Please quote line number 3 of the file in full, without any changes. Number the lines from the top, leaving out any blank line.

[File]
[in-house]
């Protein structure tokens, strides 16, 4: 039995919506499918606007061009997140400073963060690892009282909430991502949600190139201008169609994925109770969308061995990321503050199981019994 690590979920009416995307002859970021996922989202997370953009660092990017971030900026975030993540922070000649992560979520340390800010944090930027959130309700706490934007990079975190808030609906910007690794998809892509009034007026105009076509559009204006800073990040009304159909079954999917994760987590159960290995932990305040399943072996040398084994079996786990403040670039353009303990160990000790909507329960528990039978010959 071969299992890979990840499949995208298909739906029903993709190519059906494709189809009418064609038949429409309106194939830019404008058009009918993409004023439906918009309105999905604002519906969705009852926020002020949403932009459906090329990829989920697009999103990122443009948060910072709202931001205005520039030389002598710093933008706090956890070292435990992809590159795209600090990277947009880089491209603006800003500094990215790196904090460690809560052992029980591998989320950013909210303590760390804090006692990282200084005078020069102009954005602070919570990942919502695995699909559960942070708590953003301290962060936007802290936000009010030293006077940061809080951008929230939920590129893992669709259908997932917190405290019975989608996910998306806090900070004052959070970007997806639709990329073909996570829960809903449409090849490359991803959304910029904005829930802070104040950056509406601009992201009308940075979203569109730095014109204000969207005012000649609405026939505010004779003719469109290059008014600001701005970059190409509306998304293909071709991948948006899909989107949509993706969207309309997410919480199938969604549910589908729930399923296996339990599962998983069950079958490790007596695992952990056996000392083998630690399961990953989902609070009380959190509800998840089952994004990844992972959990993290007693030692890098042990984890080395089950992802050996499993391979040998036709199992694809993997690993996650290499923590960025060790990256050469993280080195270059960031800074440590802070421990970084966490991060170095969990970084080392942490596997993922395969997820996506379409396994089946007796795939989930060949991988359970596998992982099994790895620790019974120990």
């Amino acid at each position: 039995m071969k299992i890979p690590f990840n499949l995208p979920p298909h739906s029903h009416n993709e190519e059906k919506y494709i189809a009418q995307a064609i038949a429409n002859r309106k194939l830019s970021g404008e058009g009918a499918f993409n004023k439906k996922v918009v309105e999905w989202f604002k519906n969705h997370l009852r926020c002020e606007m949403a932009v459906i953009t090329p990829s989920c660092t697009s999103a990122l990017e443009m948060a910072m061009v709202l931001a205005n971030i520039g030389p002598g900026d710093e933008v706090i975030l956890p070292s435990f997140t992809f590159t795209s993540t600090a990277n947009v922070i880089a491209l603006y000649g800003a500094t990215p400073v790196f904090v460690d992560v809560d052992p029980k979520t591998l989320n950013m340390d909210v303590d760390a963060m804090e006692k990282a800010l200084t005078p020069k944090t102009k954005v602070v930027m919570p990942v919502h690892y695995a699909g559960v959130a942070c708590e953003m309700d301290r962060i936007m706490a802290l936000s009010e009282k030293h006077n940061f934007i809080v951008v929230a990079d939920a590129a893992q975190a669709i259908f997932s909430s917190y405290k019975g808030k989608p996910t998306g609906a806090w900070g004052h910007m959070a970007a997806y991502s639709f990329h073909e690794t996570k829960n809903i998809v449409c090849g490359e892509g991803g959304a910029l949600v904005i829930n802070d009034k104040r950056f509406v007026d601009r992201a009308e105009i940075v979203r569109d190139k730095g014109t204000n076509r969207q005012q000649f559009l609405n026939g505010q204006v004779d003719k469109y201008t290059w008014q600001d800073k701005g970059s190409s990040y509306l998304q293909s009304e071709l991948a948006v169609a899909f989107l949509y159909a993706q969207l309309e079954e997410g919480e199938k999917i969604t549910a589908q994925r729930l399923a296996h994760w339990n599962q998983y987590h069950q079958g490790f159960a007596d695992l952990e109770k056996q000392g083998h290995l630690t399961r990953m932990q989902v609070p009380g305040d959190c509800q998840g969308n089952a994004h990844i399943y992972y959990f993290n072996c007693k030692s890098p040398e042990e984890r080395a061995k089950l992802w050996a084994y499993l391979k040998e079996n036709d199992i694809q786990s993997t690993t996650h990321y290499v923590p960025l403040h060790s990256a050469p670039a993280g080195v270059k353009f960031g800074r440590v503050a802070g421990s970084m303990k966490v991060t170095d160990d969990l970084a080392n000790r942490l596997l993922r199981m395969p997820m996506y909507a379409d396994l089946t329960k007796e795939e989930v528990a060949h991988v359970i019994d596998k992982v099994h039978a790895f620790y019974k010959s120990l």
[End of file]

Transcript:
């Amino acid at each position: 039995m071969k299992i890979p690590f990840n499949l995208p979920p298909h739906s029903h009416n993709e190519e059906k919506y494709i189809a009418q995307a064609i038949a429409n002859r309106k194939l830019s970021g404008e058009g009918a499918f993409n004023k439906k996922v918009v309105e999905w989202f604002k519906n969705h997370l009852r926020c002020e606007m949403a932009v459906i953009t090329p990829s989920c660092t697009s999103a990122l990017e443009m948060a910072m061009v709202l931001a205005n971030i520039g030389p002598g900026d710093e933008v706090i975030l956890p070292s435990f997140t992809f590159t795209s993540t600090a990277n947009v922070i880089a491209l603006y000649g800003a500094t990215p400073v790196f904090v460690d992560v809560d052992p029980k979520t591998l989320n950013m340390d909210v303590d760390a963060m804090e006692k990282a800010l200084t005078p020069k944090t102009k954005v602070v930027m919570p990942v919502h690892y695995a699909g559960v959130a942070c708590e953003m309700d301290r962060i936007m706490a802290l936000s009010e009282k030293h006077n940061f934007i809080v951008v929230a990079d939920a590129a893992q975190a669709i259908f997932s909430s917190y405290k019975g808030k989608p996910t998306g609906a806090w900070g004052h910007m959070a970007a997806y991502s639709f990329h073909e690794t996570k829960n809903i998809v449409c090849g490359e892509g991803g959304a910029l949600v904005i829930n802070d009034k104040r950056f509406v007026d601009r992201a009308e105009i940075v979203r569109d190139k730095g014109t204000n076509r969207q005012q000649f559009l609405n026939g505010q204006v004779d003719k469109y201008t290059w008014q600001d800073k701005g970059s190409s990040y509306l998304q293909s009304e071709l991948a948006v169609a899909f989107l949509y159909a993706q969207l309309e079954e997410g919480e199938k999917i969604t549910a589908q994925r729930l399923a296996h994760w339990n599962q998983y987590h069950q079958g490790f159960a007596d695992l952990e109770k056996q000392g083998h290995l630690t399961r990953m932990q989902v609070p009380g305040d959190c509800q998840g969308n089952a994004h990844i399943y992972y959990f993290n072996c007693k030692s890098p040398e042990e984890r080395a061995k089950l992802w050996a084994y499993l391979k040998e079996n036709d199992i694809q786990s993997t690993t996650h990321y290499v923590p960025l403040h060790s990256a050469p670039a993280g080195v270059k353009f960031g800074r440590v503050a802070g421990s970084m303990k966490v991060t170095d160990d969990l970084a080392n000790r942490l596997l993922r199981m395969p997820m996506y909507a379409d396994l089946t329960k007796e795939e989930v528990a060949h991988v359970i019994d596998k992982v099994h039978a790895f620790y019974k010959s120990l």